The Secret World of Number Stations

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Back in the days of Cold War espionage, foreign intelligence agencies used to communicate with agents on the field via shortwave radio. Radio transmitters placed at secret locations around the world would broadcast coded messages usually in the form of an automated voice reciting a string of numbers or letters. The message often began with a melody, or a set of beeps, or a buzz, followed by the actual coded message read aloud by a voice. Anyone with a radio receiver tuned into that frequency could hear it, but only the intended recipient with proper decoding instructions could decipher the message. For the rest of the listeners, they were just a string of random numbers. Ham radio operators, who frequently stumbled upon these secretive transmissions, called them “number stations”.

number-stations

Photo credit: k'nash/Flickr

One of the first known use of number stations was during the First World War, and one of the first civilians to discover them was Anton Habsburg, the Archduke of Austria and Prince of Tuscany, who was a young teenager at that time. Habsburg would write down the coded message from enemy stations, and on his way to school dutifully hand the piece of paper to the war office. The war office, of course, had its own listening post but once when the receiving stations at the war office couldn’t operate due to heavy frost, they used Hasburg’s copy of the message.

The use of number stations rose during the Cold War era. The British Secret Intelligence Service used to operate one out of Bletchley Park in the mid-1970s, and later from RAF Akrotiri in Cyprus. Amateur radio operators called it the “Lincolnshire Poacher”, because the station used melodies from the English folk song "The Lincolnshire Poacher" as an interval signal. The former state of Czechoslovakia also used numbers stations for espionage, as acknowledged by the Czech Ministry of the Interior and the Swedish Security Service.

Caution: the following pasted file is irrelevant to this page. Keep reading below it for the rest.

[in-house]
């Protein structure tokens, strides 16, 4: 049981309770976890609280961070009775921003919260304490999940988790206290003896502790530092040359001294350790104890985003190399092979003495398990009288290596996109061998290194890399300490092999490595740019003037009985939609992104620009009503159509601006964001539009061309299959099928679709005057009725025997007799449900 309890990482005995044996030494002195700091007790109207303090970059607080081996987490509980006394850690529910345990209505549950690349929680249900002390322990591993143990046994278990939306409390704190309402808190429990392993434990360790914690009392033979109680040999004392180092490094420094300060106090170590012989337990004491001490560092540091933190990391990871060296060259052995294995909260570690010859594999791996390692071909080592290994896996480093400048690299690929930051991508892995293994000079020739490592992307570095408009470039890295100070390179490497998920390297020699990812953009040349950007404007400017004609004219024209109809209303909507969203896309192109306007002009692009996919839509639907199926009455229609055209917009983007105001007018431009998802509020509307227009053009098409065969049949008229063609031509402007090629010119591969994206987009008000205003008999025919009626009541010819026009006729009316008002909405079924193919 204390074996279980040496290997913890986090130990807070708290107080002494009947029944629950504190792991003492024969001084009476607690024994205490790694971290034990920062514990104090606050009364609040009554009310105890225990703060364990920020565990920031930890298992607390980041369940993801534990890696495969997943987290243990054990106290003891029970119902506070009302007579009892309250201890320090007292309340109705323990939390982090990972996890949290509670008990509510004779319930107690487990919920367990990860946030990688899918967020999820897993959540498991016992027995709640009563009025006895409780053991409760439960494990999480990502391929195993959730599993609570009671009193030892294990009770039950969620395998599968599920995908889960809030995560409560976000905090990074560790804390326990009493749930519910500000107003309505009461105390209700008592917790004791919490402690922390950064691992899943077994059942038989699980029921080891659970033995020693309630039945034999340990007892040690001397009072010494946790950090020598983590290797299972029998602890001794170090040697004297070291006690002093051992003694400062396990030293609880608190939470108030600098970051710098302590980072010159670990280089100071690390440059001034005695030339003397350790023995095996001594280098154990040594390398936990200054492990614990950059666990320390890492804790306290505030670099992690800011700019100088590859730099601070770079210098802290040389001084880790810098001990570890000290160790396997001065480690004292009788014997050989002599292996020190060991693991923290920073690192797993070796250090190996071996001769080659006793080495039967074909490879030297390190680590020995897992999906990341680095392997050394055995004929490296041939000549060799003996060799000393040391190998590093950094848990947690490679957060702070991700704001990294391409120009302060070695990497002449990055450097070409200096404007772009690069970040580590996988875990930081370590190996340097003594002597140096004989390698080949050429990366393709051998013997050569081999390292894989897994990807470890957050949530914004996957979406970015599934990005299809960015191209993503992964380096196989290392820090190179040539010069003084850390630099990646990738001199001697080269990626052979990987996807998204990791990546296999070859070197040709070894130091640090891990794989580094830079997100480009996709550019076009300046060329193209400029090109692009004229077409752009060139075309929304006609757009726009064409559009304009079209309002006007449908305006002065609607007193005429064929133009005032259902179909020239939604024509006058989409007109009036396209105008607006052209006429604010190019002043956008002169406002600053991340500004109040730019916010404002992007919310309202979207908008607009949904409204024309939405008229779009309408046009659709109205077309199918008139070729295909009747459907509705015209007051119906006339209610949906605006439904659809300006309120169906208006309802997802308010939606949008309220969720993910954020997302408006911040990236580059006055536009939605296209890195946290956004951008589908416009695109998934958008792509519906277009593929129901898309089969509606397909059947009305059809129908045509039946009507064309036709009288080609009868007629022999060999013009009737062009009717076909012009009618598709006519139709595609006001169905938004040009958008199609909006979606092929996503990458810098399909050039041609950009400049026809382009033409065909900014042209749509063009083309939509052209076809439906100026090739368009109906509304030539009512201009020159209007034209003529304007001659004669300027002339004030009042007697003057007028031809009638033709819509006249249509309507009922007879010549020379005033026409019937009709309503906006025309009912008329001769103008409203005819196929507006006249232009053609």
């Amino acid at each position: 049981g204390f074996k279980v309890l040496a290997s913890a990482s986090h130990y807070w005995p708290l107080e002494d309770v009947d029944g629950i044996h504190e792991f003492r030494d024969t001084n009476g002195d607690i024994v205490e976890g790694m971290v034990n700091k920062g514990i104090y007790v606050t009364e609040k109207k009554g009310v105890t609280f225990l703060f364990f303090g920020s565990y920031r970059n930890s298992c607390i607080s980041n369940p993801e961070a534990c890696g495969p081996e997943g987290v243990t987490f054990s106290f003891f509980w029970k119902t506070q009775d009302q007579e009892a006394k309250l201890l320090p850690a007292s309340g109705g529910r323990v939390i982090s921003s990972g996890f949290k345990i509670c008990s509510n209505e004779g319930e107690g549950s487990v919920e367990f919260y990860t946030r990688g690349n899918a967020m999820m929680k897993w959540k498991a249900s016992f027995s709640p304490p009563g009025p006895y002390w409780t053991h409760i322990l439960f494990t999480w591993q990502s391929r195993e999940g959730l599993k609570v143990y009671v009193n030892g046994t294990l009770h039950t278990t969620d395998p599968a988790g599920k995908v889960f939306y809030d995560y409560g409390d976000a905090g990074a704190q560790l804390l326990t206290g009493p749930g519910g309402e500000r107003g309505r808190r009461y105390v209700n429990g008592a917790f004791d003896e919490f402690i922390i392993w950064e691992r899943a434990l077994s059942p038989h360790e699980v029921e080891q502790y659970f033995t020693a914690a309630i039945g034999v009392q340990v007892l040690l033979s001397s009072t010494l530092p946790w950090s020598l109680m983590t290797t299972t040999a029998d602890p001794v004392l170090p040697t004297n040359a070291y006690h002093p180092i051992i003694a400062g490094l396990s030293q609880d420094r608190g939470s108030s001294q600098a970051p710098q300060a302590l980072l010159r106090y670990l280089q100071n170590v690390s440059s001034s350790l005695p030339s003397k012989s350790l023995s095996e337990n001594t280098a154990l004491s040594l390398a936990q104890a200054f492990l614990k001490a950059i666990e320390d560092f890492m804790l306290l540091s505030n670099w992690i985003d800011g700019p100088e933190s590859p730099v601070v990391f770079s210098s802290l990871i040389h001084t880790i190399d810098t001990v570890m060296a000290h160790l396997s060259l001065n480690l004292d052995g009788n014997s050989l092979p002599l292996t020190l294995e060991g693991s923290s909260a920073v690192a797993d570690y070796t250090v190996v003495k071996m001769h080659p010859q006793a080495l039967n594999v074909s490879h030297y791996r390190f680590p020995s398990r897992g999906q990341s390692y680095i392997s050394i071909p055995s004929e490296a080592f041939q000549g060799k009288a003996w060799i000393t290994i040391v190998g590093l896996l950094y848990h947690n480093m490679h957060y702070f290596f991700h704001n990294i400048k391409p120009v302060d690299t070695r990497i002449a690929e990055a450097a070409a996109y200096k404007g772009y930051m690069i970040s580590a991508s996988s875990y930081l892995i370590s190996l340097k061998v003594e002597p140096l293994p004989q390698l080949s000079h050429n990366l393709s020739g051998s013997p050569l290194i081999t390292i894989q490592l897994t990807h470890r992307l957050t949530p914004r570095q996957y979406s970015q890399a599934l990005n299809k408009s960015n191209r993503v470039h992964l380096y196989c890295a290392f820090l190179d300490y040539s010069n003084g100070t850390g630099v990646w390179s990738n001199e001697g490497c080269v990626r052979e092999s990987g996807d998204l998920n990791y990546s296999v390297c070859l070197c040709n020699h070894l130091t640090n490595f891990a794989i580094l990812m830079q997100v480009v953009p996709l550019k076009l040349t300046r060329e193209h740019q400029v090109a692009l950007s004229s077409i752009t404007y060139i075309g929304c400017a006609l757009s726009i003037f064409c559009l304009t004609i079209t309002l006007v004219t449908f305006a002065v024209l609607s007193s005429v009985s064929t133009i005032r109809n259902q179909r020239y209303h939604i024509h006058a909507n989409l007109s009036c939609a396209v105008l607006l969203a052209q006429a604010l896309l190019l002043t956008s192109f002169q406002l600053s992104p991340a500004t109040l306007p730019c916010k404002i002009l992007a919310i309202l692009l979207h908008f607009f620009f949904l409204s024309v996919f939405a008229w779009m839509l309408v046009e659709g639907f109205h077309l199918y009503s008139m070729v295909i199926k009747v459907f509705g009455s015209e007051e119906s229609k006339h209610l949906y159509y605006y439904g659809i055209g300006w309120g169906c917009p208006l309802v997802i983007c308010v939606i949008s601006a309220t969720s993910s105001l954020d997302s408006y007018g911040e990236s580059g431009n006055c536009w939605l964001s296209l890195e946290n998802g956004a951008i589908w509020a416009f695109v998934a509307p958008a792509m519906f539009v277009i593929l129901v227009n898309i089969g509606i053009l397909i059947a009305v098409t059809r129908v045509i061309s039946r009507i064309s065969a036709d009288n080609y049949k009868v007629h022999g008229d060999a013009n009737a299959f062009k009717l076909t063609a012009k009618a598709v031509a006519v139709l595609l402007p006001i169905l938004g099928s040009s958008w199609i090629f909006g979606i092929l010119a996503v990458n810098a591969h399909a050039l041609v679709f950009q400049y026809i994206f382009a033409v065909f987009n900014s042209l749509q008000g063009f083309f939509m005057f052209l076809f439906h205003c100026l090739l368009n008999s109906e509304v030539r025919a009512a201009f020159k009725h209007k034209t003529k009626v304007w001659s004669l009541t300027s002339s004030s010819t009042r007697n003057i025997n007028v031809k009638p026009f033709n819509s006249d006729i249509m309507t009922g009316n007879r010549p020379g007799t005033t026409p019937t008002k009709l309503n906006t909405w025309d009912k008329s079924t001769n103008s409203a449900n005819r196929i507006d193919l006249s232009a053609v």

Times have changed and technology has made tremendous advances in communications and cryptography. Yet, there is evidence that this seemingly old-fashioned method of communication might still be used today, and for good reasons. The system is completely secure and anonymous. The recipient of the message can be almost anywhere in the world, and can receive instructions without being traced. All they need is a shortwave radio.

One of the most famous number station that’s been active since at least the 1970s, is the UVB-76, also known as “the Buzzer”. Broadcasting at 4625 kHz, it consist of almost nothing but a strange, repetitive buzzing tone a little more than a second in length and repeating about twenty-thirty times per minute. Sometimes, the buzzer signal is interrupted by a Russian voice reading out a brief sequences of numbers and words, and occasionally a few Russian names such as “Nikolai, Anna, Ivan, Mikhail” and so on.

A typical message looks like this:

Ya UVB-76, Ya UVB-76. 180 08 BROMAL 74 27 99 14. Boris, Roman, Olga, Mikhail, Anna, Larisa. 7 4 2 7 9 9 1 4

This one was received on December 24, 1997.

The buzzing tone is not generated internally, but are transmitted from a device placed behind a live and constantly open microphone. Frequently, the microphone would pick up distant conversations and other background noises behind the buzzer. On November 3, 2001, a conversation in Russian was clearly heard:

Я – 143. Не получаю генератор." "Идёт такая работа от аппаратной." ("I am 143. Not receiving the generator (oscillator)." "That stuff comes from hardware room.").

Followers of the signal had previously triangulated the location of the transmitter to a place called Povarovo, situated about 30 km from Moscow. But in 2010, the transmitter was moved to the nearby city of Saint Petersburg. It’s current location is believed to be Naro Fominsk, situated about 70 km from Moscow.

In 2011 a group of urban explorers actually located the abandoned military base in Povarovo where UVB-76’s transmitter is supposed to have been. A radio log record was found, confirming the operation of a transmitter at 4625 kHz.

UVB-76

The partly disembodied military unit of UVB-76 radio station as discovered in a bunker in Povarovo. Photo credit: kspzel

As intriguing as it is, the UVB-76 isn’t the only active number station in existence. There are dozens more transmitting in various languages such as English, Polish, German, Russian and Chinese. All you need to do is get yourself a short wave radio, tune into the station and start listening.

Sources: BBC / Wikipedia / Wired / www.numbers-stations.com

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